How to parse a string completely into a list

john.ford at colorado.edu john.ford at colorado.edu
Thu Sep 25 16:45:31 CEST 2008


On Sep 25, 1:51 am, Tino Wildenhain <t... at wildenhain.de> wrote:
> john.f... at colorado.edu wrote:
> > On Sep 24, 10:12 pm, Matt Nordhoff <mnordh... at mattnordhoff.com> wrote:
> >> john.f... at colorado.edu wrote:
> >>> On Sep 24, 9:44 pm, "Chris Rebert" <c... at rebertia.com> wrote:
> ....
> >>>> Could you please define exactly what you mean by "elements" of a string?
> >>>> If you mean characters, then just use list():>>> list("  \n \t abc")
> >>>> [' ', ' ', '\n', ' ', '\t', ' ', 'a', 'b', 'c']
> >>>> Regards,
> >>>> Chris
> >>> Worked like a charm.
> >>> kudos!
> >> Why do you need to convert it to a list? Strings are sequences, so you
> >> can do things like slice them or iterate through them by character:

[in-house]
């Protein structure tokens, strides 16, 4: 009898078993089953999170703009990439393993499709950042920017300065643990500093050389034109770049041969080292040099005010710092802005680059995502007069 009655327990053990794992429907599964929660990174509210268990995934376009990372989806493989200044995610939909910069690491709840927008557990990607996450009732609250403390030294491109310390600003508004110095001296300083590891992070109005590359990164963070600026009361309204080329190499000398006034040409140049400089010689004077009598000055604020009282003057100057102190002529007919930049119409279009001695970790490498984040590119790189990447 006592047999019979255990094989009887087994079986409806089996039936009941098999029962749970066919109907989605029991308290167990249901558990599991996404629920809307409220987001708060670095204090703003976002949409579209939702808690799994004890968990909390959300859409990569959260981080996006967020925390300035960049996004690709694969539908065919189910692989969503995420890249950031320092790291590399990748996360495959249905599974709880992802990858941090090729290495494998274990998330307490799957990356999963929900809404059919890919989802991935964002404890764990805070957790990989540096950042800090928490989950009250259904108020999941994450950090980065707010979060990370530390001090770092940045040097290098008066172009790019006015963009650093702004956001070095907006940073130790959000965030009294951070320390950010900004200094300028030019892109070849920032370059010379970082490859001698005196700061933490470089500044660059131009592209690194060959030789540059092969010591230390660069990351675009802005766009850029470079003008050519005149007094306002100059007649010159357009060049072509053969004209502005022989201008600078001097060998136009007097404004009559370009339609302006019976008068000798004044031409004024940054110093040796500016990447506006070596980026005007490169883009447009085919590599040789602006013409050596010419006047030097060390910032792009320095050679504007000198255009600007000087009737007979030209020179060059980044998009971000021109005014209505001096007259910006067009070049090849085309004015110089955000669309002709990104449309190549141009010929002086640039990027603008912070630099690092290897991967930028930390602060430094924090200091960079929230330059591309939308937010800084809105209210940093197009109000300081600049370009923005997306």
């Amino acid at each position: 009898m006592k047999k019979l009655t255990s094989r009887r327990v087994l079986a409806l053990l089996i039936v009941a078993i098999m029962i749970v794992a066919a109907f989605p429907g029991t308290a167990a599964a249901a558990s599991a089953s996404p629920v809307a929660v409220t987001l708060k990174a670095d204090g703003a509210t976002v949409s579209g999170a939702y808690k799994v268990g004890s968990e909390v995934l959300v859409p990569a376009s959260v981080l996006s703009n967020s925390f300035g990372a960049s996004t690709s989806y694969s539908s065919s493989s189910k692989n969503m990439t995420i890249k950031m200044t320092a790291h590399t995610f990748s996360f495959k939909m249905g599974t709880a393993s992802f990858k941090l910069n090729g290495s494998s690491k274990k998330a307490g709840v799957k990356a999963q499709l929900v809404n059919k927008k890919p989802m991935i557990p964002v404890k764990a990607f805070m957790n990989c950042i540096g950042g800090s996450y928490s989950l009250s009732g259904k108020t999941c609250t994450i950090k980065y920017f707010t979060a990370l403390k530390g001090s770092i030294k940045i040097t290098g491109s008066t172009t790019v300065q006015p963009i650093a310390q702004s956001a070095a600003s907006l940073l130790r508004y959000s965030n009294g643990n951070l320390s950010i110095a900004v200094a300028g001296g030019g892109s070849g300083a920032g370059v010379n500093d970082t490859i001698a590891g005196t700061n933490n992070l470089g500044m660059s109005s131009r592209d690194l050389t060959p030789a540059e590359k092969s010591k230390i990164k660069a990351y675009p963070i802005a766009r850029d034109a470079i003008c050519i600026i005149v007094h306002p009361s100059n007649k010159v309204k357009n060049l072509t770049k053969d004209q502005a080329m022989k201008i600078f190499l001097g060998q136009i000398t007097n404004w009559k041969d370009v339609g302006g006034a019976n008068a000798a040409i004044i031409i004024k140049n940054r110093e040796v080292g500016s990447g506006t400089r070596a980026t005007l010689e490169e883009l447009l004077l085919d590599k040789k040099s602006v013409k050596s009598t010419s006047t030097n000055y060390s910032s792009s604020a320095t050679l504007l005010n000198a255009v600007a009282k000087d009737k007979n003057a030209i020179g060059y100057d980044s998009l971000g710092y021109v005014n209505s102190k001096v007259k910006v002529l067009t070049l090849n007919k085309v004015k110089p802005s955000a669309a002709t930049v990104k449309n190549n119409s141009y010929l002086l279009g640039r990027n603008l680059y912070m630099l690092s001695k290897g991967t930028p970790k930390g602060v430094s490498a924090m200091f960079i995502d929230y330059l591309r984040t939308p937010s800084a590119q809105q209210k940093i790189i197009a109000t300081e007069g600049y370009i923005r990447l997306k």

>
> >>>>> for character in "foo":
> >> ...     print character
> >> ...
> >> f
> >> o
> >> o
>
> >> --
>
> > The string draws a map that I then want to be able to traverse
> > through. If I can count through the individual characters of a list I
> > can create an x-y coordinate plane for navigation.
>
> You can 'count' (whatever that means) equally in strings as you do in
> lists. As said above, they behave exactly the same. Just strings
> are imutable - e.g. you can't change individual parts of them.
>
> Tino
>
> > --
> >http://mail.python.org/mailman/listinfo/python-list
>
>  smime.p7s
> 4KViewDownload

Ahh, but I forgot to mention that I have to mark the path I took in
the string. So using list() and then join() are my best options.




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